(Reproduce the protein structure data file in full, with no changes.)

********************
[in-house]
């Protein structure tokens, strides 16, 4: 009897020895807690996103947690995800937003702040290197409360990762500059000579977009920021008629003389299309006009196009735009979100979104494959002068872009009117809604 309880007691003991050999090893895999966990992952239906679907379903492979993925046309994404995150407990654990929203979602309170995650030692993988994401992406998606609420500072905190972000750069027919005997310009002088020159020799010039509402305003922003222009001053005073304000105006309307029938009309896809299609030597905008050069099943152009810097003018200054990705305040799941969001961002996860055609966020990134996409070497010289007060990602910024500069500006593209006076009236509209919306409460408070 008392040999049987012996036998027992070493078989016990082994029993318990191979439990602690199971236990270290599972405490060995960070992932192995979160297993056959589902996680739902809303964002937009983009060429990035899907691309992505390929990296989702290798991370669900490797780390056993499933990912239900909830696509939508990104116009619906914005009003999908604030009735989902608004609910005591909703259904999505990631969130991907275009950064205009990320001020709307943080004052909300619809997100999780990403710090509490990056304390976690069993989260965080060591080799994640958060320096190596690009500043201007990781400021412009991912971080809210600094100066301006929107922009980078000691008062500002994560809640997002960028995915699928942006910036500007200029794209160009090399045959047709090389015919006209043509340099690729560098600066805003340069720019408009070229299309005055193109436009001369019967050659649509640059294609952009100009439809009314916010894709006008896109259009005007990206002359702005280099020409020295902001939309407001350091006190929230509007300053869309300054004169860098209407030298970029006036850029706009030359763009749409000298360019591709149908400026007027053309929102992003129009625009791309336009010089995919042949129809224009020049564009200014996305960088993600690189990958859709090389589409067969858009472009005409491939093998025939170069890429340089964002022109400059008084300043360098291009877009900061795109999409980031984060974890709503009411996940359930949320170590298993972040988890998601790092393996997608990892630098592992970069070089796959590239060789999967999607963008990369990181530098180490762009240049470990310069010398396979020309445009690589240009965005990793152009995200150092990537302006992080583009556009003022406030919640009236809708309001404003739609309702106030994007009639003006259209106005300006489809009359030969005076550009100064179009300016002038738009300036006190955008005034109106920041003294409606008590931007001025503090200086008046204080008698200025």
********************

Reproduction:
[in-house]
């Protein structure tokens, strides 16, 4: 009897020895807690996103947690995800937003702040290197409360990762500059000579977009920021008629003389299309006009196009735009979100979104494959002068872009009117809604 309880007691003991050999090893895999966990992952239906679907379903492979993925046309994404995150407990654990929203979602309170995650030692993988994401992406998606609420500072905190972000750069027919005997310009002088020159020799010039509402305003922003222009001053005073304000105006309307029938009309896809299609030597905008050069099943152009810097003018200054990705305040799941969001961002996860055609966020990134996409070497010289007060990602910024500069500006593209006076009236509209919306409460408070 008392040999049987012996036998027992070493078989016990082994029993318990191979439990602690199971236990270290599972405490060995960070992932192995979160297993056959589902996680739902809303964002937009983009060429990035899907691309992505390929990296989702290798991370669900490797780390056993499933990912239900909830696509939508990104116009619906914005009003999908604030009735989902608004609910005591909703259904999505990631969130991907275009950064205009990320001020709307943080004052909300619809997100999780990403710090509490990056304390976690069993989260965080060591080799994640958060320096190596690009500043201007990781400021412009991912971080809210600094100066301006929107922009980078000691008062500002994560809640997002960028995915699928942006910036500007200029794209160009090399045959047709090389015919006209043509340099690729560098600066805003340069720019408009070229299309005055193109436009001369019967050659649509640059294609952009100009439809009314916010894709006008896109259009005007990206002359702005280099020409020295902001939309407001350091006190929230509007300053869309300054004169860098209407030298970029006036850029706009030359763009749409000298360019591709149908400026007027053309929102992003129009625009791309336009010089995919042949129809224009020049564009200014996305960088993600690189990958859709090389589409067969858009472009005409491939093998025939170069890429340089964002022109400059008084300043360098291009877009900061795109999409980031984060974890709503009411996940359930949320170590298993972040988890998601790092393996997608990892630098592992970069070089796959590239060789999967999607963008990369990181530098180490762009240049470990310069010398396979020309445009690589240009965005990793152009995200150092990537302006992080583009556009003022406030919640009236809708309001404003739609309702106030994007009639003006259209106005300006489809009359030969005076550009100064179009300016002038738009300036006190955008005034109106920041003294409606008590931007001025503090200086008046204080008698200025």